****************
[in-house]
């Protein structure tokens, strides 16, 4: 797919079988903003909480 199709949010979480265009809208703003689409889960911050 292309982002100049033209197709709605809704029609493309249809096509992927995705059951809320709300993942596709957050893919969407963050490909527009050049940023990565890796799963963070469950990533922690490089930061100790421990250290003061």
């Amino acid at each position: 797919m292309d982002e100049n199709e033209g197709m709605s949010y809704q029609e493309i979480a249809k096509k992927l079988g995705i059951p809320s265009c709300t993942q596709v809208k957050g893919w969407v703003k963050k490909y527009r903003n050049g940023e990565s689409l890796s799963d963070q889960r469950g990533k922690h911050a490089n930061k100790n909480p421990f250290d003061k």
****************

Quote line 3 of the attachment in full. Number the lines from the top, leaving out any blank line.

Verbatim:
């Amino acid at each position: 797919m292309d982002e100049n199709e033209g197709m709605s949010y809704q029609e493309i979480a249809k096509k992927l079988g995705i059951p809320s265009c709300t993942q596709v809208k957050g893919w969407v703003k963050k490909y527009r903003n050049g940023e990565s689409l890796s799963d963070q889960r469950g990533k922690h911050a490089n930061k100790n909480p421990f250290d003061k």